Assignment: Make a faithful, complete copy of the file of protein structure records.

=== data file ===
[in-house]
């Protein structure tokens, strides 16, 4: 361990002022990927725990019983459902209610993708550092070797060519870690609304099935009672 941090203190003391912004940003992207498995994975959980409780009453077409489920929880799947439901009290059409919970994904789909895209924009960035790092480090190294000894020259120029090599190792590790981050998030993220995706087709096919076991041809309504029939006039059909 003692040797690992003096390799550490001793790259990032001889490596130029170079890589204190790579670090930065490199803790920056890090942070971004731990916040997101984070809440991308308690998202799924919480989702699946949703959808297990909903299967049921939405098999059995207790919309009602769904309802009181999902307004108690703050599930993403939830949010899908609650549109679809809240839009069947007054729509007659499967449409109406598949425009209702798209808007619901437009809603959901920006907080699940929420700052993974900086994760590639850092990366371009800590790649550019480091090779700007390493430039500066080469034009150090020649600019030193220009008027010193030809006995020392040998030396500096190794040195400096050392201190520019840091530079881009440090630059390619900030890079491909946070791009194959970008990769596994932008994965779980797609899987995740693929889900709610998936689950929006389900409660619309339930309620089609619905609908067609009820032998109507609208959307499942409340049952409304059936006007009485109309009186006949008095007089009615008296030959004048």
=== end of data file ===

[in-house]
């Protein structure tokens, strides 16, 4: 361990002022990927725990019983459902209610993708550092070797060519870690609304099935009672 941090203190003391912004940003992207498995994975959980409780009453077409489920929880799947439901009290059409919970994904789909895209924009960035790092480090190294000894020259120029090599190792590790981050998030993220995706087709096919076991041809309504029939006039059909 003692040797690992003096390799550490001793790259990032001889490596130029170079890589204190790579670090930065490199803790920056890090942070971004731990916040997101984070809440991308308690998202799924919480989702699946949703959808297990909903299967049921939405098999059995207790919309009602769904309802009181999902307004108690703050599930993403939830949010899908609650549109679809809240839009069947007054729509007659499967449409109406598949425009209702798209808007619901437009809603959901920006907080699940929420700052993974900086994760590639850092990366371009800590790649550019480091090779700007390493430039500066080469034009150090020649600019030193220009008027010193030809006995020392040998030396500096190794040195400096050392201190520019840091530079881009440090630059390619900030890079491909946070791009194959970008990769596994932008994965779980797609899987995740693929889900709610998936689950929006389900409660619309339930309620089609619905609908067609009820032998109507609208959307499942409340049952409304059936006007009485109309009186006949008095007089009615008296030959004048």